The New Year can be a time for reflection. It can bring hopes for making things new or doing things better. Many people make “resolutions” to improve themselves. Things such as: losing weight, eating healthy, working out, quitting/cutting back bad habits, getting a better job, managing debt, time management or volunteering. Every hope is heartfelt and made with the best intentions to “follow through this year”.
Often times, it all starts out great; joining the gym, tossing out that pack of cigarettes, abstaining from alcohol, or contacting places to volunteer. But then reality sets in and life happens. Our schedules get busy and it becomes difficult to arrange the time for the workouts or volunteer. Stress from work or home becomes overwhelming and that drink, cigarette, or chocolate pie will help you relax just a little. Then self-promises are made that it was “just this one time” or “I can pick back up tomorrow or Monday”. And it continues to happen. Then the guilt and shame begins. Or all the high hopes for the New Year changes just fall by the wayside and the “maybe next year” encouragement speech is given.
According to the University of Scranton’s Clinical Psychology study in 2012, 45% of Americans usually make New Year’s Resolutions and 24% of those never succeed and fail on their resolutions each year. Kind of sad statistics and the numbers are probably higher because many do not wish to admit to the failures.
With all that being said, it is not a hopeless situation. Perhaps it is in the goal setting itself. Here are some tips in setting goals and help on achieving those goals:
- Set Specific, Realistic and Achievable Goals. “Eating Healthy” is a very broad goal and difficult to measure successes. Instead make a specific thing to focus on, such as “I will eat more fruit everyday” or “I will switch my side items to veggies rather than fries for two meals.” These changes or additions, being more specific, are easier to stick with rather than the global, overarching “eating healthy.”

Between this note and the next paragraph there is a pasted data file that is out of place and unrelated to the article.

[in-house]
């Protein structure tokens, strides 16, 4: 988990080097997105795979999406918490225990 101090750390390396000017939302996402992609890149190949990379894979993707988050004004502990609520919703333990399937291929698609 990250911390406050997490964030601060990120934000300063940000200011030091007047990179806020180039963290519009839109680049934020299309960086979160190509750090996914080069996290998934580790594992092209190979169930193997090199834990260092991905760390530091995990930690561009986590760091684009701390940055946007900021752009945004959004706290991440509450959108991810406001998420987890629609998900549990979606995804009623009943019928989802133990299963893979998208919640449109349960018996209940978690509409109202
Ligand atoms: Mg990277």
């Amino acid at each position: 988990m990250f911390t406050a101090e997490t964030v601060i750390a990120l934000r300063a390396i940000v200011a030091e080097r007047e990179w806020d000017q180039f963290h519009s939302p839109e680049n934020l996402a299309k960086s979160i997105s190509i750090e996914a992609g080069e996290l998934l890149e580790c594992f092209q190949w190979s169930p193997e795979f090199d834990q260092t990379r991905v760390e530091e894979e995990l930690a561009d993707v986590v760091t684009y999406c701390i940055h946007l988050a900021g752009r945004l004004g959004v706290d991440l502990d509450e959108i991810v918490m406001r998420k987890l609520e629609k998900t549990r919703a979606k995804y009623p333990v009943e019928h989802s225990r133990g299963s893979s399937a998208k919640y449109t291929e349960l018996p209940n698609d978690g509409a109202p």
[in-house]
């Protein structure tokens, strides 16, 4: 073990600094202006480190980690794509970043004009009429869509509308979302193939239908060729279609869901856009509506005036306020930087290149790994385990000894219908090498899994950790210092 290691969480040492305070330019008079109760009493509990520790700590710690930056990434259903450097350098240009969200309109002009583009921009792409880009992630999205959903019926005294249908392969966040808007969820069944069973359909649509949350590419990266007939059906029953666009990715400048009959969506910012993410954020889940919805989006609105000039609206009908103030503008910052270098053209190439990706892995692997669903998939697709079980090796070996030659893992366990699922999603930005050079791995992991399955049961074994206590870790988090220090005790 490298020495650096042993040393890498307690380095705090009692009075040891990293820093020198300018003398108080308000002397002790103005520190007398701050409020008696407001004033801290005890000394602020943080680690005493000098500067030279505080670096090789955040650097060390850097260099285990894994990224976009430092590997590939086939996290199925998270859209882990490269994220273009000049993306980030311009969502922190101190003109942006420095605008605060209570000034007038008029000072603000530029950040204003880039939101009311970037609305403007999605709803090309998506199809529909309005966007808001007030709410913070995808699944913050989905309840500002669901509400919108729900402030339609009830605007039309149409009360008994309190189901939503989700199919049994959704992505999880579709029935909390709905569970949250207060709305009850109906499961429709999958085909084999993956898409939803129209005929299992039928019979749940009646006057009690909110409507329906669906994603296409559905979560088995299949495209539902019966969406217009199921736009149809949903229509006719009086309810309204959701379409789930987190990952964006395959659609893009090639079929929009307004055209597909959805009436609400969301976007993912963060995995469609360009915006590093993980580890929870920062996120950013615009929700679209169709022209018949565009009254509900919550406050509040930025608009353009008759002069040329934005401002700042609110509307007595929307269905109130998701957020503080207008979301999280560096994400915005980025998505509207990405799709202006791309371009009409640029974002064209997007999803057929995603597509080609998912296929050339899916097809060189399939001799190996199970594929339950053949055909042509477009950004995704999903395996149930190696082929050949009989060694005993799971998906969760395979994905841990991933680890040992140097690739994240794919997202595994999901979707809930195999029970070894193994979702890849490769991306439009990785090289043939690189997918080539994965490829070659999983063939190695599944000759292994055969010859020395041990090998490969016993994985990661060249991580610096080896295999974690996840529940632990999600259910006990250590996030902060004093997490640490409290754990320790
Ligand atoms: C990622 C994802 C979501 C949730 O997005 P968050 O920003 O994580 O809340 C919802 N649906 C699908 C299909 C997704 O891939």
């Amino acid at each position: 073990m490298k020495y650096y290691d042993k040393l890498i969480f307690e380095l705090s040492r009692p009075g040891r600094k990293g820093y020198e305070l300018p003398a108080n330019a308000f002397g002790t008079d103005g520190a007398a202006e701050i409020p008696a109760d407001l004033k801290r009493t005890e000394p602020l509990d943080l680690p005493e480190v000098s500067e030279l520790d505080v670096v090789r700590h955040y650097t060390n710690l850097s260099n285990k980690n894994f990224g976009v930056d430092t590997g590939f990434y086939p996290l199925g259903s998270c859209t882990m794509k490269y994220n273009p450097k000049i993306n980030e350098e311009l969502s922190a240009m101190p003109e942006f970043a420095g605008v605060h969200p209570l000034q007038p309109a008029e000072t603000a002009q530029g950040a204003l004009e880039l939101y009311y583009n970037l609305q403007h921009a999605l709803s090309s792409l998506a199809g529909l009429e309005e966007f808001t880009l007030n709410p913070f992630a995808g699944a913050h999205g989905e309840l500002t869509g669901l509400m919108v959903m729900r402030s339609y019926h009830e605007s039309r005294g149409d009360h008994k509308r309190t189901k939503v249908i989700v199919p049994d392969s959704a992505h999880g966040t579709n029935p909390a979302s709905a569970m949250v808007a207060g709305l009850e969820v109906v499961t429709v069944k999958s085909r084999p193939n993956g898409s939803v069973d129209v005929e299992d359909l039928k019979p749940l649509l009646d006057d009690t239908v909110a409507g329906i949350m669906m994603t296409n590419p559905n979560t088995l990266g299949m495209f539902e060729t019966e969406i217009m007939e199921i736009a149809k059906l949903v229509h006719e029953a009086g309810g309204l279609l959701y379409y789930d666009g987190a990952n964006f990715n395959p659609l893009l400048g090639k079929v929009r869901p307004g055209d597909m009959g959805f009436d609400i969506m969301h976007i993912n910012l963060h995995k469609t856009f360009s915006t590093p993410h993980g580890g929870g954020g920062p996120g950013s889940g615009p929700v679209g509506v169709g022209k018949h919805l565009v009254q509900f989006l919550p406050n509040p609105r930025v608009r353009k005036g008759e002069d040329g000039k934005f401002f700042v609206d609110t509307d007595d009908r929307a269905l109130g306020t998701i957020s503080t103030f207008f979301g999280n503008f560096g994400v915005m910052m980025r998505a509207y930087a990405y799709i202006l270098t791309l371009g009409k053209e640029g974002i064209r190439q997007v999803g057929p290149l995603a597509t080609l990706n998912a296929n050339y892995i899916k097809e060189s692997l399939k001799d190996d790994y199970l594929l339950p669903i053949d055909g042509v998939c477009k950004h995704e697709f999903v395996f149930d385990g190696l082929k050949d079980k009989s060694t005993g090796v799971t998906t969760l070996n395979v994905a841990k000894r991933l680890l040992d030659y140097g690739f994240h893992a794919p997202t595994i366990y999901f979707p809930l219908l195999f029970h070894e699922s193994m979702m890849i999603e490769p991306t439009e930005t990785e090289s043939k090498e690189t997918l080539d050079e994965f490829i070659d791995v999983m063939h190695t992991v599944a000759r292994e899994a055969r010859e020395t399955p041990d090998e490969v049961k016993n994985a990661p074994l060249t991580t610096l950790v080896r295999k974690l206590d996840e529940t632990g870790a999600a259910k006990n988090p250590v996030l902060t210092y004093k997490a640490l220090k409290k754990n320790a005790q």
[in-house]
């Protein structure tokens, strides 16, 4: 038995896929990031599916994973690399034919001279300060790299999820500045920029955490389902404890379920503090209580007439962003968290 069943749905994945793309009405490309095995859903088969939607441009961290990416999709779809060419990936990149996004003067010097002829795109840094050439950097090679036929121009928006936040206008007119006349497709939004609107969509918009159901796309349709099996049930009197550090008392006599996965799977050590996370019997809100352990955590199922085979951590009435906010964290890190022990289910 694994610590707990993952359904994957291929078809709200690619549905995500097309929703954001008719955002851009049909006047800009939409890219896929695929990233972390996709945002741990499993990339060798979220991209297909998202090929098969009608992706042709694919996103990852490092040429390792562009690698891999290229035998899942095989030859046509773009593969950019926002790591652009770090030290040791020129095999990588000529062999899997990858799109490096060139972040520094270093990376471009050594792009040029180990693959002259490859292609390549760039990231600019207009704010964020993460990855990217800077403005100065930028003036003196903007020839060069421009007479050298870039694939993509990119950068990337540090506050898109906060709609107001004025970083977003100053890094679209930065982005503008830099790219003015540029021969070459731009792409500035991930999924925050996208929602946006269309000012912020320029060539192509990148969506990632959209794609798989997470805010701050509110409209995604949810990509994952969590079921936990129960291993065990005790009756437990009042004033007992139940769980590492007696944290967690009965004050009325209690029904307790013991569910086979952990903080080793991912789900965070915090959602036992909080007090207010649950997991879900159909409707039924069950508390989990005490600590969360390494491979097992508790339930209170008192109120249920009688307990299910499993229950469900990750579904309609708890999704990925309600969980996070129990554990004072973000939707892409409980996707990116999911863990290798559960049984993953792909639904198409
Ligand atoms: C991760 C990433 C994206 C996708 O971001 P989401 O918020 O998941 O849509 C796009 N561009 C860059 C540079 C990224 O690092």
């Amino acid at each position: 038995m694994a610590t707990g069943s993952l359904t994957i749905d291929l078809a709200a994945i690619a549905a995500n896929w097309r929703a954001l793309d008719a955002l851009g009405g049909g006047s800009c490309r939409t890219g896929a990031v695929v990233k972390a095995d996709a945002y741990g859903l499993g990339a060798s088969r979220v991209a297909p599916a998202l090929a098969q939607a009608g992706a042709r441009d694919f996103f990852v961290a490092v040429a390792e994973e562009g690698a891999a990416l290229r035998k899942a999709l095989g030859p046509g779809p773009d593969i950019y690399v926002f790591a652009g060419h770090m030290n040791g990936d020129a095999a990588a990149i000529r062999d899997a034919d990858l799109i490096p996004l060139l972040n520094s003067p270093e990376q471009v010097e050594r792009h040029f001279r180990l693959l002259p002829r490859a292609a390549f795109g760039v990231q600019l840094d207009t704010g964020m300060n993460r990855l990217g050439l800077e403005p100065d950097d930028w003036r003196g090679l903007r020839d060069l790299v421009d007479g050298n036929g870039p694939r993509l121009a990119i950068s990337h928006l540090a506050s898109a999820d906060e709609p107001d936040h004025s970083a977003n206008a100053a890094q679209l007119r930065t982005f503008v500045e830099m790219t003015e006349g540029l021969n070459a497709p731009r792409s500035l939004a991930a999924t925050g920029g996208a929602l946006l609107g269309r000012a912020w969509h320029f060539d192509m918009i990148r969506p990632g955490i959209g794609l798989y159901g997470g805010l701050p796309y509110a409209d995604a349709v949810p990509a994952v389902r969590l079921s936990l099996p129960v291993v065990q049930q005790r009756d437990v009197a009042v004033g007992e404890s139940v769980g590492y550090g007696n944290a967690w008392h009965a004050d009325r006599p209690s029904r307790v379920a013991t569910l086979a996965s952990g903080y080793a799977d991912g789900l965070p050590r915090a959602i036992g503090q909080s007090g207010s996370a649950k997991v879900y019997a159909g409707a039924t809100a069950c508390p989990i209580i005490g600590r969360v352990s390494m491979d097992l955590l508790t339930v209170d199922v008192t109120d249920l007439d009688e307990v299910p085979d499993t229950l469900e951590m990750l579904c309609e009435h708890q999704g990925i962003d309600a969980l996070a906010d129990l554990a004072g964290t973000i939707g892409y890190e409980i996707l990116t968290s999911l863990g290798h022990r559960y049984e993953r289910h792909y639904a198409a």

- Having Strong Motivational Ties to Goals. Setting goals for which you do not have the time, energy, or motivation is setting yourself up for failure. Examine the reasons behind the desires to change. The more you are invested emotionally to the goal, the more dedicated you are to reach that goal.
- Accountability and Measurable Results. Being specific on goals can help yield measurable results. Also having a way to track your goal or being accountable for following through can help with being successful as well. If you have a friend who will go to the gym twice a week with you, can help build in the accountability, as you have to schedule or cancel with them. The measureable results can also be in how much weight you can lift at the gym or what level/length of time you spend on the treadmill.
- Making Changes Into Habits. It takes approximately 20 days of doing something to make a habit. Give yourself time to the adjustments you are trying to make. Before too long, what you have to be very mindful of doing, will be part of your new routine which requires little effort to keep it going.
- Tangible Results. Be sure to think through to the end of your goal to help keep you motivated. Knowing and visualizing how good you will feel and look after “losing 10 pounds” or how easier you will be breathing once you “wean off of cigarettes”. Keeping the end in mind can be a reminder of the motivation to change.
- Reviewing and Revising Goals. Reminding yourself of what you wish to accomplish and why can help you continue to embrace the changes you are making. Also, you may have been so good at keeping up with your goals you can make revisions. For example, getting into better shape goal was initially “parking at the back of the lot” may need addition of “and taking the stairs”.
These tips can assist with smart goal setting. Thinking about the reasons for change, what you will gain from the changes, and building in accountability and measurable results can provide a great platform for success. Keep in mind too, that some setbacks may occur, which is typical. This can be a simple clue that you need to refine your goals to be more specific or realistic.
Personally, I do not set New Year’s Resolutions because I feel that if the change is important enough, start right now while the motivation is high. Motivation for change is a large factor in getting things into motion.
Best wishes with your goal setting adventures!